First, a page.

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Doing Your Art… Even Under Less-Than-Ideal Conditions

The days are colder and darker, and night falls earlier. We draw our coats close against the chill.

Sometimes our life or art goes through periods like this too. The dark times, the cold times. Do we stop creating at those times?

The trees have stopped bearing fruit and flower. They drop their leaves. Their branches are bare against the wind.

What about us, in times of sickness or trouble or uncertainty? In times when we are walking through darkness, not knowing what is next? 

Photo by Kimon Maritz on Unsplash

Rest is one answer. The body and soul need recuperation. Rest is part of the rhythm of life, like sleeping and waking.

And yet, we are creators still. Even during the dark times, our creative spirit is there. 

One of my clients is going through a tough time. She’s been diagnosed with something, and it’s scary and hard. There are teary days and tough days. 

And still, her artist self is strong. She’s channeling her emotions into her art, continuing with her creative work, day after day.

What I want you to know–what I want everyone to know–is that you don’t need the optimum conditions to create.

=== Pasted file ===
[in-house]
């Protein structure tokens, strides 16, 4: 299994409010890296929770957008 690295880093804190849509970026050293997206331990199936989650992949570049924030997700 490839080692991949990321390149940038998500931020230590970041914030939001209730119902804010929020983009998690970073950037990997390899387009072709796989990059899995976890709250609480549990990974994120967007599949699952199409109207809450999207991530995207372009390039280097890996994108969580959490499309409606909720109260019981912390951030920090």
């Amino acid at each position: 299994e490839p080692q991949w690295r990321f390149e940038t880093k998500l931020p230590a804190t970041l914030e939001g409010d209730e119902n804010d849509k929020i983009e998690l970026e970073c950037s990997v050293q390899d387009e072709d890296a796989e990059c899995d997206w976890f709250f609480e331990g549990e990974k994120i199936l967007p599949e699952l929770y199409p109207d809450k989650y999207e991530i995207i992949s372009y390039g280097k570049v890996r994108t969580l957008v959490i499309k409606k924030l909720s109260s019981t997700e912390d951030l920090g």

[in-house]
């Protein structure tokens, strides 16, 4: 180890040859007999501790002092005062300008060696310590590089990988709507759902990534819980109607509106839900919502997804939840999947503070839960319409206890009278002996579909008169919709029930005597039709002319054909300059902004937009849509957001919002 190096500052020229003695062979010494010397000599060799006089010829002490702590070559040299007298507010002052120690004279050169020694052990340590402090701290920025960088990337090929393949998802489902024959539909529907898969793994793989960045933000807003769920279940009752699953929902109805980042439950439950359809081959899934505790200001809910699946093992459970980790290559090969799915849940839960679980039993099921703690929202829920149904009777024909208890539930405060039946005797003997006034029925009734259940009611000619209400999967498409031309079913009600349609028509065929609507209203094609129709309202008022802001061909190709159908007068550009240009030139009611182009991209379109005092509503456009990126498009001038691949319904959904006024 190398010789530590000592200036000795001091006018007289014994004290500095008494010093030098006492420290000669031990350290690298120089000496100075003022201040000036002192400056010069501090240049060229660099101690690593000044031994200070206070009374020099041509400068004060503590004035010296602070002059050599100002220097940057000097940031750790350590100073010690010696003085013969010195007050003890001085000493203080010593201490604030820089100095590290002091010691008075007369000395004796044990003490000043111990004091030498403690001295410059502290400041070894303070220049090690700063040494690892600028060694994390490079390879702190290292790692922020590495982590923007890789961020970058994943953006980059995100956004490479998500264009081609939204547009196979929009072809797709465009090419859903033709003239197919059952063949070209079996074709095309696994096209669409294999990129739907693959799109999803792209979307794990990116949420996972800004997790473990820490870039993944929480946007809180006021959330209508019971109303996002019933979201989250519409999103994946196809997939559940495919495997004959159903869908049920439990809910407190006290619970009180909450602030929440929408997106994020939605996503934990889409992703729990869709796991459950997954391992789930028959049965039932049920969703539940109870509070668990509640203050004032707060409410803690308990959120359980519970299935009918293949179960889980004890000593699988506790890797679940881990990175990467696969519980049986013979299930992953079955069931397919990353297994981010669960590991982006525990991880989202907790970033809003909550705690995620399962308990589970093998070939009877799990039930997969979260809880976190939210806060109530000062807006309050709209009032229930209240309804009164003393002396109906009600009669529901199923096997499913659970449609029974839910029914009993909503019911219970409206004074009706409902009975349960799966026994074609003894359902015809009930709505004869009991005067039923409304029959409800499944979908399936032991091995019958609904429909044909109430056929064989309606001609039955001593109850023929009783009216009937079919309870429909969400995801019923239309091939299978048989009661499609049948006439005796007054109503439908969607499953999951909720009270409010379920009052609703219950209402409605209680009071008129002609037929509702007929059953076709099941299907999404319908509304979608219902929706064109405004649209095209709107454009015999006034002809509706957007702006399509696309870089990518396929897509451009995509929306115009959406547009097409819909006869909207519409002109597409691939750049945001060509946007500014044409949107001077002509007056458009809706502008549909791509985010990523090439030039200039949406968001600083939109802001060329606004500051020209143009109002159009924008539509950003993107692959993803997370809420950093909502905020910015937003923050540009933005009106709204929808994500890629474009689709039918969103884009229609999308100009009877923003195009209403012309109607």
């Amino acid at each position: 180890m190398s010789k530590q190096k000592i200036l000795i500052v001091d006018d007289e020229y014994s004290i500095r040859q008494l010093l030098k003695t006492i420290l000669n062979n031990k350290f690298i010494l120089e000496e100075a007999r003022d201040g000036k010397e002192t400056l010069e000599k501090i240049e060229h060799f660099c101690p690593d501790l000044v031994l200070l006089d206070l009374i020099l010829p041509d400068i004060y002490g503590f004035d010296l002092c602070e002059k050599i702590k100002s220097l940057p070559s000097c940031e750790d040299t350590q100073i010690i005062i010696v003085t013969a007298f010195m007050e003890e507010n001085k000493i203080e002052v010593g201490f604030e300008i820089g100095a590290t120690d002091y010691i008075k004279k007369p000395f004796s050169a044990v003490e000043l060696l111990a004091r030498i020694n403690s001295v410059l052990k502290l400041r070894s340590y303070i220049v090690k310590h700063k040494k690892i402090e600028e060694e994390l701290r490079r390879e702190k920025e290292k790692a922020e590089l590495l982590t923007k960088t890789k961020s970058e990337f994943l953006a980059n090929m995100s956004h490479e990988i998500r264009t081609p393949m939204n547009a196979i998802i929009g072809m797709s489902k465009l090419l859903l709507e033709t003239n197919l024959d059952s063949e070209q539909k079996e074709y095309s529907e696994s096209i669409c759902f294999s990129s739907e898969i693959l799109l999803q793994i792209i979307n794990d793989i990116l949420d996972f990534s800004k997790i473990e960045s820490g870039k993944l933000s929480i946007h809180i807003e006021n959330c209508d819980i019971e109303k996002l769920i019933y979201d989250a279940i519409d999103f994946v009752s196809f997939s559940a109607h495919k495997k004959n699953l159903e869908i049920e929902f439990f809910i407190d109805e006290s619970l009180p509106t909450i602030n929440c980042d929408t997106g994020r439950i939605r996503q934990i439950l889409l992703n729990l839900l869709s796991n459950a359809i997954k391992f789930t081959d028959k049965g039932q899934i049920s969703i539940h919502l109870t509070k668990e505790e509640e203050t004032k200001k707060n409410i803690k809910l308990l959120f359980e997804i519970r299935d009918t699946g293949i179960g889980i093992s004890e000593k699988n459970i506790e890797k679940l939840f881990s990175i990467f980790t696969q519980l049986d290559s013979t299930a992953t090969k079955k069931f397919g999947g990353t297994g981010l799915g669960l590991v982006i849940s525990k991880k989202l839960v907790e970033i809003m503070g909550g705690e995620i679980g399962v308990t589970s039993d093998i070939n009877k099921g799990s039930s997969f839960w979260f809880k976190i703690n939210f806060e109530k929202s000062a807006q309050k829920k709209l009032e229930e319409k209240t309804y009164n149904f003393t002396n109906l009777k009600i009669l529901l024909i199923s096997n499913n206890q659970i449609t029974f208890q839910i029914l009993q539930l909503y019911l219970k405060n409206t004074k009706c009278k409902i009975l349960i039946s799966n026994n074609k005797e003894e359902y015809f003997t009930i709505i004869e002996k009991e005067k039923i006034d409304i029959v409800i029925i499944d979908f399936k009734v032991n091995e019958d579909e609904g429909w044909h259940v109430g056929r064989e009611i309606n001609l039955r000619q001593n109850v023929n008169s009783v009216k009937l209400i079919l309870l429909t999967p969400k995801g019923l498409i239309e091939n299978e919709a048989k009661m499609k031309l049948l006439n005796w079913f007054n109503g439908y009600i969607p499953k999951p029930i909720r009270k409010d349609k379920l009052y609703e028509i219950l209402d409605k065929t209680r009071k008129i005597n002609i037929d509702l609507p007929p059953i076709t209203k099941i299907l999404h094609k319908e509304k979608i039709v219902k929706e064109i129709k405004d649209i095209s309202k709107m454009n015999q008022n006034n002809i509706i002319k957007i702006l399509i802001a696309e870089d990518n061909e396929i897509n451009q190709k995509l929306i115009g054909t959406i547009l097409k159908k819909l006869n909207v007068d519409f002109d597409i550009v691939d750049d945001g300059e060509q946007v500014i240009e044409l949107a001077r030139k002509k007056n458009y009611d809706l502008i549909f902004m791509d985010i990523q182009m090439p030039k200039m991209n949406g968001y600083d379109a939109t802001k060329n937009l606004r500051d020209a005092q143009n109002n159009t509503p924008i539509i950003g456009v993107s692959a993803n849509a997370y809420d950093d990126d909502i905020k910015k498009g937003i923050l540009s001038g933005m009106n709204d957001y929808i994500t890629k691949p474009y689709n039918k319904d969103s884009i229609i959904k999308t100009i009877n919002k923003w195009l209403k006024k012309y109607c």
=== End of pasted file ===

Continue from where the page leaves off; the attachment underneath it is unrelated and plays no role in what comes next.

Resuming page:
What I want you to know is, you don’t need the optimum conditions to create. 

Your life doesn’t have to be completely in order, with your ideal income, the right childcare or household support, the perfect health or relationship or community or home. 

Yes, these things make it easier, and yes, we work towards them. 

But our art doesn’t have to wait. We are deeply creative beings. We create from the stuff of life. 

Masterpieces have been wrung from hardship, trauma, suffering… or from the mundane texture of everyday life.

Limitations can create a structure that inspires new brilliance. 

William Carlos Williams’ short poetic forms came about partly because he was a doctor and wrote his poems on prescription pads… and the Johnny Cash band developed their simple, distinctive guitar style because they didn’t have the skills to play something more complicated.

In mid-19th to 20th century Britain, the most privileged social groups were male, white, English, heterosexual, Christian, and bourgeois… yet of the most significant writers of that period, NOT ONE was a member of all those groups.

Your art comes from who you are. Who you are now–with your lived experiences, your privileges and oppressions, your wisdom and your “shortcomings,” your pain and your joy, your imperfect and human life.

You can do your art or writing or music right now… with what you have. 

It is enough, and you are enough.

P.S. If you need to develop your ability to do your creative work in the life you have, let’s connect. 

I’ve created the Artist in Action program to help talented, ambitious writers and artists do their work easily and consistently–even when they have full family lives, “commercial” work or day jobs, or a long history of dealing with creative blocks. 

If you want in, email me!

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